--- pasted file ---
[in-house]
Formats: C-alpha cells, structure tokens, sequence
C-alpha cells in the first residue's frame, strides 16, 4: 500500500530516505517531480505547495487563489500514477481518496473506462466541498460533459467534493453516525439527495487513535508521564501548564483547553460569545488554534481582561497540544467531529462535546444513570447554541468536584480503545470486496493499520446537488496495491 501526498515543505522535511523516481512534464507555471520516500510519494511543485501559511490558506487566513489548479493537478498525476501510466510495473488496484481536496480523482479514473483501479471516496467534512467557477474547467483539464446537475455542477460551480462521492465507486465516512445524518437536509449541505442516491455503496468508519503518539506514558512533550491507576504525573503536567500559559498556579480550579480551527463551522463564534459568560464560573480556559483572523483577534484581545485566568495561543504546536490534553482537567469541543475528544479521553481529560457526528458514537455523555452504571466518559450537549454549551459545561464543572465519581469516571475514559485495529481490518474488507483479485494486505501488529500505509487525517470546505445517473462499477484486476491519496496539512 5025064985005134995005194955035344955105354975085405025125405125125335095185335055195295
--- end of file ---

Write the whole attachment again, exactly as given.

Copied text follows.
[in-house]
Formats: C-alpha cells, structure tokens, sequence
C-alpha cells in the first residue's frame, strides 16, 4: 500500500530516505517531480505547495487563489500514477481518496473506462466541498460533459467534493453516525439527495487513535508521564501548564483547553460569545488554534481582561497540544467531529462535546444513570447554541468536584480503545470486496493499520446537488496495491 501526498515543505522535511523516481512534464507555471520516500510519494511543485501559511490558506487566513489548479493537478498525476501510466510495473488496484481536496480523482479514473483501479471516496467534512467557477474547467483539464446537475455542477460551480462521492465507486465516512445524518437536509449541505442516491455503496468508519503518539506514558512533550491507576504525573503536567500559559498556579480550579480551527463551522463564534459568560464560573480556559483572523483577534484581545485566568495561543504546536490534553482537567469541543475528544479521553481529560457526528458514537455523555452504571466518559450537549454549551459545561464543572465519581469516571475514559485495529481490518474488507483479485494486505501488529500505509487525517470546505445517473462499477484486476491519496496539512 5025064985005134995005194955035344955105354975085405025125405125125335095185335055195295